Competition to build the greenest house heats up
The Department of Energy's Solar Decathlon is underway, with 20 teams of college and university students scrambling to design, build and manage the best solar-powered house. In their attempt the build the most aesthetically pleasing, energy efficient house, students have not only harnessed the power of light and heat from the sun to but have also taken advantage of cooling breezes and shading. By combining energy efficient techniques with the latest off-the-shelf technology, each team strives to build a green, but still comfortable, home.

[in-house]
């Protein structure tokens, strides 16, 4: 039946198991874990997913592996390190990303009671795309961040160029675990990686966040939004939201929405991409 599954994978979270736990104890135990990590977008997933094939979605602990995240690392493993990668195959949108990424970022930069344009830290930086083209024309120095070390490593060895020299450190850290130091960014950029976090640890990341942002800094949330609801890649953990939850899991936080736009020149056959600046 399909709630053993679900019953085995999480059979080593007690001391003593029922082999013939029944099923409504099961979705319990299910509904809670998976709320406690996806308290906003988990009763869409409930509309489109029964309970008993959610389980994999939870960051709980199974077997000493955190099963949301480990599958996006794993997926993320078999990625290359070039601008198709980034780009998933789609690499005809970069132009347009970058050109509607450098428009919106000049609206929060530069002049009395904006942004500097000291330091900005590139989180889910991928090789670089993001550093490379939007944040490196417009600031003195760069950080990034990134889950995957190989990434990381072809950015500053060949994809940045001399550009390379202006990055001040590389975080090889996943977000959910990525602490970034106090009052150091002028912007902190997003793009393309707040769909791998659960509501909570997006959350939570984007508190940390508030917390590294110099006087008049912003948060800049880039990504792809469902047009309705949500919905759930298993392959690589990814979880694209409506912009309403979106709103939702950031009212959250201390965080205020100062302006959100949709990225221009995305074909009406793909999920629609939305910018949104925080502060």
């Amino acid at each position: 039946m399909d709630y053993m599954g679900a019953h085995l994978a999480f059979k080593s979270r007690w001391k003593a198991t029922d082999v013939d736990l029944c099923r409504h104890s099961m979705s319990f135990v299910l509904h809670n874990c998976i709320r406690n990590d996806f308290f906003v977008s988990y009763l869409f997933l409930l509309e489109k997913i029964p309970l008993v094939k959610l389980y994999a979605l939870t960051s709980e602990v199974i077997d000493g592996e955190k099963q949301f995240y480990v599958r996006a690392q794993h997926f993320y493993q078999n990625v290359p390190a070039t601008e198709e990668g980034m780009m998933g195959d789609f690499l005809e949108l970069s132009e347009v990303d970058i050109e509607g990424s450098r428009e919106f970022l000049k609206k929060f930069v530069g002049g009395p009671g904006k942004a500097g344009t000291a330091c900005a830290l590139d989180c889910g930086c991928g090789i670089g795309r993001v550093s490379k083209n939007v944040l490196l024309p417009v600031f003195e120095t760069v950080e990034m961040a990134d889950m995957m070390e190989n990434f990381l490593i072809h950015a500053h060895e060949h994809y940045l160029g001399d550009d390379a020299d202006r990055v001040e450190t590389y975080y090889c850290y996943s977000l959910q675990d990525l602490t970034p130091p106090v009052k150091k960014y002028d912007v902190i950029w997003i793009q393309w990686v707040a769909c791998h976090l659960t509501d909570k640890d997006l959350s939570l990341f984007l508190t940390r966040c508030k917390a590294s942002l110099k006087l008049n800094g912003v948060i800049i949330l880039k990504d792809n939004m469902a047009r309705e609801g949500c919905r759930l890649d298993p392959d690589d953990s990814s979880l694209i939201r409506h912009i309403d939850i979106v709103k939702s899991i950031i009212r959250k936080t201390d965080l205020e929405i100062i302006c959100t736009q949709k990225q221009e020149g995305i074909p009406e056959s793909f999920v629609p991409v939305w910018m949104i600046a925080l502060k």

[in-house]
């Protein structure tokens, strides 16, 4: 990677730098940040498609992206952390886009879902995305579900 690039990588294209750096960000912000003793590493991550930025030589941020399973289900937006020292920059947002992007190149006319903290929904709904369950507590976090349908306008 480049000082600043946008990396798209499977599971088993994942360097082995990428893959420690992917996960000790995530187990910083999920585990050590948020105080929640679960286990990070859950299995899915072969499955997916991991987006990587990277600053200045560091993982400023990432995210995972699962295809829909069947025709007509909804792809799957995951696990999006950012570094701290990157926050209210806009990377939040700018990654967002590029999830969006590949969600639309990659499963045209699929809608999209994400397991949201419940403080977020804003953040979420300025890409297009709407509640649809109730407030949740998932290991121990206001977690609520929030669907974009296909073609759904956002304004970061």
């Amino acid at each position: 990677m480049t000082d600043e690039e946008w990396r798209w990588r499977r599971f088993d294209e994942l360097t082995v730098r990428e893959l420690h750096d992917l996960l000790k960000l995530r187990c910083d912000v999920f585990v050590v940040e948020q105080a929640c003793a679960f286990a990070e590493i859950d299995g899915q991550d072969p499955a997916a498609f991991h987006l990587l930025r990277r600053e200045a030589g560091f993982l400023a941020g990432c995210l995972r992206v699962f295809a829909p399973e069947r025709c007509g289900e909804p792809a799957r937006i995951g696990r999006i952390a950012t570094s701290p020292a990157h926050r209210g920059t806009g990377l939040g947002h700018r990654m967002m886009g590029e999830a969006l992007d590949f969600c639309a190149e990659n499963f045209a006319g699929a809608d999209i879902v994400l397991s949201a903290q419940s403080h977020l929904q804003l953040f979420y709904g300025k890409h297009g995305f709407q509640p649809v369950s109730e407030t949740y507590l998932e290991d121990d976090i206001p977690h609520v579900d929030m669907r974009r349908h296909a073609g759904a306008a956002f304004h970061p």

While many designs are more traditional, the University of Arizona's Project Sage house boasts a water-filled Trombe wall that forms a solar thermal collector. A piece of glazing over the water captures the heat from sunlight. The water absorbs the heat during the day, warming the air between the glass and the wall, and at night, the heat cannot escape back through the glass. In the winter, the rising heat can be sent inside to warm the house, while in the summer it can be vented outside.
Cornel University also crafted a unique house. Their "Silo House" stands out with 3 interconnected rust-colored cylinders placed under floating solar panels. Inside the cylinders are three interconnecting cylindrical rooms situated around a square courtyard shaded by the photovoltaic (PV) panels above. Each silo serves a different function: kitchen, bedroom, and living room. Each room is 16 ft (4.9 m) in diameter, with about 130 ft2 (12.1 m2) of floor space.